A week is a long time in retail. A stream of significant events, followed by Next’s numbers this morning. As ever, Lord Wolfson’s unvarnished analysis of the likely trading market in 2016 is spot on. It is exactly what I have been forecasting since the middle of last year. The company’s performance needs to be judged in the right context. And that context is the market, not the company’s own historical record. No retail business will be able to match its own past record – the market is far to overcrowded for that.
So Next needs to embrace change and this morning’s statement suggests this is already happening, to a degree. It will still outperform the vast majority of its competitor set – it’s KPIs remain way ahead of the pack. Yesterday’s news on the BHS CVA was positive in my view. The leadership team now needs to start implementing their plan and I very much hope its owners allow it the financial resources it needs. In this market cost management is the easy bit. A non-negotiable pre-requisite of success is investment in the top line – in product, supply chain, customer service and building brand equity. Every retailer out there needs to revisit all of this because none is as good as it needs to be to get through by far the most challenging retail market we have ever seen. As per my last Blog, BHS is far from alone.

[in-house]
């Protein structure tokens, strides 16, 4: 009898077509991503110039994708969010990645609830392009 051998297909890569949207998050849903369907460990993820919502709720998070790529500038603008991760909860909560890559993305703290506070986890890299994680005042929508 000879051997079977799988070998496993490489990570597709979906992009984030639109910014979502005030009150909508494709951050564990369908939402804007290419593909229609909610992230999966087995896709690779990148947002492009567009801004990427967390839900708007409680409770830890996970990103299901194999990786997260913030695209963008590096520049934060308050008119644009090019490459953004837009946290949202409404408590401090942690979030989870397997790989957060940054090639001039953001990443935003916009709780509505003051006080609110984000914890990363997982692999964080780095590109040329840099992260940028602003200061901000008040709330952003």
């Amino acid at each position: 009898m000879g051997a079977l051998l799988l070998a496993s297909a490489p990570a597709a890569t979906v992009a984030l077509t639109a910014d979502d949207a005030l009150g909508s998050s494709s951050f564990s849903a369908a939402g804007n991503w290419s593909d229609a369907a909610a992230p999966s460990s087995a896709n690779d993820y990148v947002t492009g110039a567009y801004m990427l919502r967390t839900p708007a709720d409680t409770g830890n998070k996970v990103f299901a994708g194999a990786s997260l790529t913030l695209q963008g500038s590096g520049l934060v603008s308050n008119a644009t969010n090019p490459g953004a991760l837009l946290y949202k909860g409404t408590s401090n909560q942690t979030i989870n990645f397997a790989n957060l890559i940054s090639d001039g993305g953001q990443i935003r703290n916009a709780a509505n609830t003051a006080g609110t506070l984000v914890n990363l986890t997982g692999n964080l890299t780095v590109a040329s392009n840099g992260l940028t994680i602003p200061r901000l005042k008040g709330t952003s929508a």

Lidl’s launch of an online business in Belgium was another event, largely ignored here but a statement of intent which will impact the UK eventually. Tesco’s launch of an entry level fresh range is another statement of intent, underlining its value credentials. The business has certainly slowed its market share erosion but it will take much more than this to reverse the trend in any sustainable sense. This point is less about Tesco and more about all four majors. And Sainsbury’s won the day with Argos. As I have said many times on this topic, I’m not sure “won” is the right word and am concerned about the deal’s impact on JS as a food retailer.
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